Legal and self-defense experts weigh in on Denny's chokehold video

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When does self-defense turn criminal? Experts weigh in. (KTRK)

Detectives, prosecutors, Texas Rangers and thousands of ABC13 users have watched the video of a fight outside a Houston-area Denny's that turned deadly.

On Tuesday, ABC13 watched that video alongside a criminal law professor and self-defense expert to get answers about when self-defense can turn criminal in Texas.

At the center of that video is a chokehold Terry Thompson applied to John Hernandez during an altercation outside the Denny's restaurant on May 28 around 11:40 p.m.

Chokeholds can be inherently dangerous. Neither the Harris County Sheriff's Office, nor the Houston Police Department train their cadets on chokeholds.

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RAW VIDEO: Eyewitness video shows a closer view of deadly fight outside Denny's. (WARNING: Some viewers may find this video disturbing)



A review of recent reports suggest police departments across the country have moved away from them.

Chokeholds are not by themselves illegal. Texas law gives you the right to protect yourself, but has strict limits.

The experts ABC13 spoke with suggest there are a series of questions investigators and prosecutors are asking as they review the case:

- Was Thompson provoked?
* Texas law limits the right of self-defense in situations in which you start the fight. The video isn't clear, but eyewitnesses have talked to ABC13 about that in our past coverage. Thompson's lawyer has said the video does not show the whole altercation.

- Was Thompson's force 'reasonable'?
* Geoffrey Corn, a professor at the South Texas College of Law Houston, told ABC13, "(Thompson's) responsibility is to use reasonable and necessary force. How do we decide what that is? He makes a judgment at the time, but that judgment is ultimately subjected to a jury's scrutiny."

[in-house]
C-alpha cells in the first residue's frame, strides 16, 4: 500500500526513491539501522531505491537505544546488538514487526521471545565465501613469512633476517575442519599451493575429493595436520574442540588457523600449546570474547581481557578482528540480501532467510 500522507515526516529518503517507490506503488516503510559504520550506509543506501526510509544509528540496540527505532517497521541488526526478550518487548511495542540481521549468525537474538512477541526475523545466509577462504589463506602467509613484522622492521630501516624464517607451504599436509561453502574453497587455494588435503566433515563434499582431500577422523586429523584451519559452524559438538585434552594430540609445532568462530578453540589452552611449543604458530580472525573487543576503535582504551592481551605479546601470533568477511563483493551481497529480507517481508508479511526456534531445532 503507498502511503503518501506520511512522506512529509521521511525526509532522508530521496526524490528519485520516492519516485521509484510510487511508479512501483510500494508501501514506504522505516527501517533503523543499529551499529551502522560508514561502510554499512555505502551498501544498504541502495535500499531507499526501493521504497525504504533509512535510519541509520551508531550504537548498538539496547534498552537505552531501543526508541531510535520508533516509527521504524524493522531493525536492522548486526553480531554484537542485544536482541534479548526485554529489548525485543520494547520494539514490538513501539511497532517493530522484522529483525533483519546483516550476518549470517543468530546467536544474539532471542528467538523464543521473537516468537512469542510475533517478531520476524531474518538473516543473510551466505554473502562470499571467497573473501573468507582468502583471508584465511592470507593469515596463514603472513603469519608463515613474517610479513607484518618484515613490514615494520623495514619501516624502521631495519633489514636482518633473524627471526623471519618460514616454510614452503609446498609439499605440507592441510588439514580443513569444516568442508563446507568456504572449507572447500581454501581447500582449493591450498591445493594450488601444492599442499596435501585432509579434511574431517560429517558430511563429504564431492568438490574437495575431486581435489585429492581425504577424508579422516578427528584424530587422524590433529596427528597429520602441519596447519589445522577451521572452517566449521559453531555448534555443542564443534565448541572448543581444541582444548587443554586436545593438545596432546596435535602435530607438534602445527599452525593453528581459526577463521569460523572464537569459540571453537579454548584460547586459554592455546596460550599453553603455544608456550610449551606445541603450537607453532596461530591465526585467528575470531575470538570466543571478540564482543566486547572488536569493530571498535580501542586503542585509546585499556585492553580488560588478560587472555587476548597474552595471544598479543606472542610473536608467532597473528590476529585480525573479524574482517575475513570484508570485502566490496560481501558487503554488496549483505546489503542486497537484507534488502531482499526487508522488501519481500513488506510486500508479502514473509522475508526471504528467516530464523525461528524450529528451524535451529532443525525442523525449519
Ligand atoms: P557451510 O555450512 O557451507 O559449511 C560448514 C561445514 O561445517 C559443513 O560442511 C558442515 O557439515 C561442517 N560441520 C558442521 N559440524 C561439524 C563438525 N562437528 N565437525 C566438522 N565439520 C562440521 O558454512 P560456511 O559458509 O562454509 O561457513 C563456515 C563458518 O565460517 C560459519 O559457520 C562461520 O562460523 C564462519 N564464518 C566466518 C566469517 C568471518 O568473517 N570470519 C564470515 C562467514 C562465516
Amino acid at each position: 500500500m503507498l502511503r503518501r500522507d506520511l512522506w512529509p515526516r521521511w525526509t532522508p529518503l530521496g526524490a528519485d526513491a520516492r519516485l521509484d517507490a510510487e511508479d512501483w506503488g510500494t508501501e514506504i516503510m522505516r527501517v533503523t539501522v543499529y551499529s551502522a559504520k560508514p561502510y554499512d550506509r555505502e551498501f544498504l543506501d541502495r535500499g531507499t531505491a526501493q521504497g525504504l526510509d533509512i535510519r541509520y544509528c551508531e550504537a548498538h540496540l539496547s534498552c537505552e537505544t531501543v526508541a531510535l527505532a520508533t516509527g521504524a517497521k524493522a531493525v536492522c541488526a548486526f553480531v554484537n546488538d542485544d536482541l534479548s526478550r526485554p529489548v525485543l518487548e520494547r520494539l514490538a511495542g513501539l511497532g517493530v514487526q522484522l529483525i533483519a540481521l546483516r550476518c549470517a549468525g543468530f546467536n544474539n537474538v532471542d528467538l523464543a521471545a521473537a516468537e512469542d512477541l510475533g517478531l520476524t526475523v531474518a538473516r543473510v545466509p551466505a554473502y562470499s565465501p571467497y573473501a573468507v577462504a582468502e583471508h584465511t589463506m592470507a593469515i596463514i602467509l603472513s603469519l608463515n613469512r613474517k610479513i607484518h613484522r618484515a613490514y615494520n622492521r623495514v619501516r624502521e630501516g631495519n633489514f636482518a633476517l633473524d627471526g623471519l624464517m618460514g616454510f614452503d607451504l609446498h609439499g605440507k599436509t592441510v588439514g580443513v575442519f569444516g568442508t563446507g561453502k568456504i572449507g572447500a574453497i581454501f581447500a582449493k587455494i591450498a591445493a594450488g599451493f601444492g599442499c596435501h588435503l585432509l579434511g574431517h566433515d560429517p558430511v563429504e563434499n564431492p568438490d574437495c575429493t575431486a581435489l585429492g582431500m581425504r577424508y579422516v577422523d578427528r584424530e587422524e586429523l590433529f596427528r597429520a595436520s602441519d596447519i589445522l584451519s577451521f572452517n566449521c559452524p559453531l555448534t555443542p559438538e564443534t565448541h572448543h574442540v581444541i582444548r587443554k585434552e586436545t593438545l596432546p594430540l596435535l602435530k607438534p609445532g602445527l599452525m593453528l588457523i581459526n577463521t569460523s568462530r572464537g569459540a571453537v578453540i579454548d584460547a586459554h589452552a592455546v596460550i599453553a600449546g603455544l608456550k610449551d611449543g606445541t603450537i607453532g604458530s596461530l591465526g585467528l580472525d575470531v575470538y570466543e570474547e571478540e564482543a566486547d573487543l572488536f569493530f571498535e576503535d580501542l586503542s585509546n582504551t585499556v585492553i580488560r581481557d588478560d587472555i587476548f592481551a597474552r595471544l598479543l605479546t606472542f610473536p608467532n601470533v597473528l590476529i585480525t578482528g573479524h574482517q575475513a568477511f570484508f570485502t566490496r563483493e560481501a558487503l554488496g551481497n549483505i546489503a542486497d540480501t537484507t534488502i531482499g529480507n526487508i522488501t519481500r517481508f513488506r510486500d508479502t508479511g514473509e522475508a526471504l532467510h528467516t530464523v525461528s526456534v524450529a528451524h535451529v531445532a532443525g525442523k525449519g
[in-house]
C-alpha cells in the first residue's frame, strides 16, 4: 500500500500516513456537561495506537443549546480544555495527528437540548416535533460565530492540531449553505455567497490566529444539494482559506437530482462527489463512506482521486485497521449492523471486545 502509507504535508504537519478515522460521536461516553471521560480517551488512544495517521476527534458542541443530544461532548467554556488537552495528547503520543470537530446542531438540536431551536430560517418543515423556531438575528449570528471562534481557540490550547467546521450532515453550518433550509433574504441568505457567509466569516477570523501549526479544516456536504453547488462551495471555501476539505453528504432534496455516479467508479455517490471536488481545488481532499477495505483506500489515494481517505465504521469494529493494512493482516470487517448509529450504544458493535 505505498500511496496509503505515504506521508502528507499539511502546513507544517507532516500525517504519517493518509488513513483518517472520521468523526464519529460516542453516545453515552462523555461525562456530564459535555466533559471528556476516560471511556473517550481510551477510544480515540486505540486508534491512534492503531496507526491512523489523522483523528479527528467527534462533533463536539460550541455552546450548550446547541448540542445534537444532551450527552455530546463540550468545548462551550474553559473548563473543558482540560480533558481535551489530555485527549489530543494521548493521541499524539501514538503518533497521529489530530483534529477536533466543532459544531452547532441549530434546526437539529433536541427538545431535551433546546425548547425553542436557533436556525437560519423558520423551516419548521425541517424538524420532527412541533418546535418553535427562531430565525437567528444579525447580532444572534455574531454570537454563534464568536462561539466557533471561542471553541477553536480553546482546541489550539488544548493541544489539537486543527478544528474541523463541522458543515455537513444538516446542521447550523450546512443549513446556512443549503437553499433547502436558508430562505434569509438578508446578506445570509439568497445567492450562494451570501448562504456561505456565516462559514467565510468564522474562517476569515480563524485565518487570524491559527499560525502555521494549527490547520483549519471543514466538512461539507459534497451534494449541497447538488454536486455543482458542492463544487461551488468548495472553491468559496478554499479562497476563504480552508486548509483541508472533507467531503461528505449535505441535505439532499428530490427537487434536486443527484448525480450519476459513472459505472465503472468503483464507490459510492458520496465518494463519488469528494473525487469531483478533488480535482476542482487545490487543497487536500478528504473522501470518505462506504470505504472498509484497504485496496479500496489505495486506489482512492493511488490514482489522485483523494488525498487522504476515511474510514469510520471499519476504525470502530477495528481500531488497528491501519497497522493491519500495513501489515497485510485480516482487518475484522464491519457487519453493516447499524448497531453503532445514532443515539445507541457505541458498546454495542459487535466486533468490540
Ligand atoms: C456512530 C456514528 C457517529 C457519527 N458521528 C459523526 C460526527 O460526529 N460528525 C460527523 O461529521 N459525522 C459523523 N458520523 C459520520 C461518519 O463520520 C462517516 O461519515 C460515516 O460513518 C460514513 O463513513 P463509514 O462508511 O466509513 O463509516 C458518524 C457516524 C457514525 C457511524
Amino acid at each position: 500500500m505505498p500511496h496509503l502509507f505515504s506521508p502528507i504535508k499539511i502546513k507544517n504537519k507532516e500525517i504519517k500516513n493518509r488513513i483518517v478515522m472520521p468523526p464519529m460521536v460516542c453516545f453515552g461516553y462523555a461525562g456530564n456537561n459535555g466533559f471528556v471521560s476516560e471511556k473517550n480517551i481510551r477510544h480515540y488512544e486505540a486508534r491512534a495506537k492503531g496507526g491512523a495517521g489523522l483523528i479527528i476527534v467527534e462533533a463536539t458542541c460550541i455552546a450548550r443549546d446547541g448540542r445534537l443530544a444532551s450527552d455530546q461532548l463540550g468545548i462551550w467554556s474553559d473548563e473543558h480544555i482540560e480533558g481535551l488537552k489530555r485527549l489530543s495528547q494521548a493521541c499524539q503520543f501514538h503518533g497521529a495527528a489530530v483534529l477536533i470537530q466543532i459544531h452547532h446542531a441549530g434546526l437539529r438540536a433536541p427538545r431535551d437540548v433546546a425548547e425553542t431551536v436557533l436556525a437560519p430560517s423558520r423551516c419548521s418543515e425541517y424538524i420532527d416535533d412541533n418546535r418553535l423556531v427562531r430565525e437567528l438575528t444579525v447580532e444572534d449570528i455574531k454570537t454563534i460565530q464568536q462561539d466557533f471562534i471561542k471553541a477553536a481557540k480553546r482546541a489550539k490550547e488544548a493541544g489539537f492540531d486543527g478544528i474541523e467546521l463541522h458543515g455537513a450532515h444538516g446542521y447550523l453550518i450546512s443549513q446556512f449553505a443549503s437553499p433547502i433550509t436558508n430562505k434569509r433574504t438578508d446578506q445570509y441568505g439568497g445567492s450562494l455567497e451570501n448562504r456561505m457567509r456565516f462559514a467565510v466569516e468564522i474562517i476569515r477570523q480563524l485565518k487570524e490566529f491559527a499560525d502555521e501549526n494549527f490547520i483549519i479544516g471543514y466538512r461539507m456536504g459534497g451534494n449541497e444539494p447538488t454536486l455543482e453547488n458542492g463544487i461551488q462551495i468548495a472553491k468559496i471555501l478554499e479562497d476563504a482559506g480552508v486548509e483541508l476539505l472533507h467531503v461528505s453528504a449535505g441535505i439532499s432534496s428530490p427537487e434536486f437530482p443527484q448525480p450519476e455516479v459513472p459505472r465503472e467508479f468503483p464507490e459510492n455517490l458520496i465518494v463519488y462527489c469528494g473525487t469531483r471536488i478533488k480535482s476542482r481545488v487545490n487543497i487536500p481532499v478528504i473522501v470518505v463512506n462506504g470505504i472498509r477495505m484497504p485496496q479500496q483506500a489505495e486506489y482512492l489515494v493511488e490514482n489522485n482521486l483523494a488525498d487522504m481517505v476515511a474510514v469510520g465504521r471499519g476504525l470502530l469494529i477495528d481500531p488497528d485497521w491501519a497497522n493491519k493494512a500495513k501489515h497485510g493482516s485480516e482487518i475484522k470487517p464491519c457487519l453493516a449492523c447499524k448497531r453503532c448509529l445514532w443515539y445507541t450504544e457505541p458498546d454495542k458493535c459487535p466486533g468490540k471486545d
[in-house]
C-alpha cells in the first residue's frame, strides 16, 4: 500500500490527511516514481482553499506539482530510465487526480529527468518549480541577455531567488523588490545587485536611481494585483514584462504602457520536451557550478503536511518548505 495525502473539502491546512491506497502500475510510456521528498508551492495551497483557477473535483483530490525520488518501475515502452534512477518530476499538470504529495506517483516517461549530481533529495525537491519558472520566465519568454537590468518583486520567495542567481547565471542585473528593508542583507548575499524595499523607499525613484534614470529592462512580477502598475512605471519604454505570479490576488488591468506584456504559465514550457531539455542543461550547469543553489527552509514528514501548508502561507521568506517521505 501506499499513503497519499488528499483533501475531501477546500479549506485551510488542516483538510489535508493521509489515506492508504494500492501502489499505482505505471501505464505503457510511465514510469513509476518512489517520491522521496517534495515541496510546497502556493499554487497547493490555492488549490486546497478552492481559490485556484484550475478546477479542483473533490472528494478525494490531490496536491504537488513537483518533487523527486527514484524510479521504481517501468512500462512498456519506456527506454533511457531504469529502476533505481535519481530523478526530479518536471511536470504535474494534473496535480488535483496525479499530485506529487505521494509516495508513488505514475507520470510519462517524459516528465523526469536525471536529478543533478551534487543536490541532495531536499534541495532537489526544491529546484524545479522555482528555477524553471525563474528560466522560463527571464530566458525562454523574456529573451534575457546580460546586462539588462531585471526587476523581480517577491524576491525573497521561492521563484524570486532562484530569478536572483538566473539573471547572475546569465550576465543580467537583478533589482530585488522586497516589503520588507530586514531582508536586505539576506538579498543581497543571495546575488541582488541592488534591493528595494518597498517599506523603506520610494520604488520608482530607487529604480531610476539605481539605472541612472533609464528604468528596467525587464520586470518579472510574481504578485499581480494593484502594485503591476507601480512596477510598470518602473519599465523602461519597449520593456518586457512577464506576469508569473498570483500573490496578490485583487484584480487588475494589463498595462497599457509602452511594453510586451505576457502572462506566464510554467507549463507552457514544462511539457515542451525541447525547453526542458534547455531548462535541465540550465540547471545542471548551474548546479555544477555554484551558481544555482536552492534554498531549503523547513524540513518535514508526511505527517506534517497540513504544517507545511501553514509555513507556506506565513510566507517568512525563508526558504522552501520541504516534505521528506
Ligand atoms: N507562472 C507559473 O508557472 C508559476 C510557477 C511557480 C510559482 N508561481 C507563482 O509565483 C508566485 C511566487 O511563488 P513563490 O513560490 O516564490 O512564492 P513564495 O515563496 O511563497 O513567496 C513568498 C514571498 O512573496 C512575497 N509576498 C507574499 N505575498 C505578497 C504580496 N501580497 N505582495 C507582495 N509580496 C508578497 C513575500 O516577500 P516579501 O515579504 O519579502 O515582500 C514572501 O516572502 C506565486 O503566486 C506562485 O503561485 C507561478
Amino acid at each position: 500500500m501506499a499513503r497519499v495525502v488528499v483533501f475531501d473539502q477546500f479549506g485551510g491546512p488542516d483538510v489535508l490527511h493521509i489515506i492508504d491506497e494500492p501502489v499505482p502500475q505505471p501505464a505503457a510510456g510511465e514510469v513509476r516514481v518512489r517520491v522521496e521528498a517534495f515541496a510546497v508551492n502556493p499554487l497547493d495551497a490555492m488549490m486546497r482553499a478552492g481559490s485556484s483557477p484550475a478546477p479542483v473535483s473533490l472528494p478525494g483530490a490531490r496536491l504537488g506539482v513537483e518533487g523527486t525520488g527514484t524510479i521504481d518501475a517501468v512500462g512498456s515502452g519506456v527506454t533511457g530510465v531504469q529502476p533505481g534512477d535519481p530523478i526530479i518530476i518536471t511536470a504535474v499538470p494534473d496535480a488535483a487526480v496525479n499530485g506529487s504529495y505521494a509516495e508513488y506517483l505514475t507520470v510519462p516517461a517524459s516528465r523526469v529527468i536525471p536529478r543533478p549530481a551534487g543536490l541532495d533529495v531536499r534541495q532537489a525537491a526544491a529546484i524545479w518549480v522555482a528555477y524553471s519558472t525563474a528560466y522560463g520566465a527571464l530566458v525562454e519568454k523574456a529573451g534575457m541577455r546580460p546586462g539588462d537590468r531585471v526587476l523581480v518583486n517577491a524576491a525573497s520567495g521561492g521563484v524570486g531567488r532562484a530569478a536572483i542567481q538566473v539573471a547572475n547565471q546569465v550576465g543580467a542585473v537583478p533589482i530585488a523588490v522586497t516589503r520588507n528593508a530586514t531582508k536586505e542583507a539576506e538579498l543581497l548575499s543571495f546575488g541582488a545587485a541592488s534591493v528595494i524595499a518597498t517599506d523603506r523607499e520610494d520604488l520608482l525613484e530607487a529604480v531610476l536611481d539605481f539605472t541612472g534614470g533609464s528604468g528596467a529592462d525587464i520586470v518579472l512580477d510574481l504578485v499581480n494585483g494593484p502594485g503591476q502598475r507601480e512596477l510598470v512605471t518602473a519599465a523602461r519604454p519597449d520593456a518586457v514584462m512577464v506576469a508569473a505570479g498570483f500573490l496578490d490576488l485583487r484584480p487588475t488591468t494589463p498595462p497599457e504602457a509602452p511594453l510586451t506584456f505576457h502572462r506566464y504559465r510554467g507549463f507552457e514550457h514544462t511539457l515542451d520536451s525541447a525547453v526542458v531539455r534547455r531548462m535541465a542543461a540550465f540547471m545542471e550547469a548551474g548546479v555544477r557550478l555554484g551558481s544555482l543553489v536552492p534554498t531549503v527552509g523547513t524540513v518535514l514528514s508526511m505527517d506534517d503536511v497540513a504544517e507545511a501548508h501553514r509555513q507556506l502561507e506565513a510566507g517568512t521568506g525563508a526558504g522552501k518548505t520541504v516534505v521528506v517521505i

* Martial arts and self-defense expert Eric Williams said he's trained hundreds of Houston students in self-defense. Williams cautions, "Used improperly (chokeholds) become dangerous. Taught properly, you would release it immediately and use the lower level of technique possible to restrain someone."


* Williams, who owns Elite MMA in Houston, was further concerned by Thompson lying on top of Hernandez while applying the hold. Williams suggests your body weight can limit an opponent's ability to breathe all by itself. He demonstrated effective restraints that don't include your body weight on top of an opponent.

- Should Thompson have let up earlier?
* Williams warns, "(A chokehold) is not dangerous until you make it too long."
* Corn adds, "The law requires you use proportional force - no more than is necessary to deal with the threat. The image of this larger guy on this smaller guy creates a very strong perception of excessive force." Corn said that could ultimately be the issue for a jury.

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Related Topics:
self-defensefightTed Oberg InvestigatesHouston
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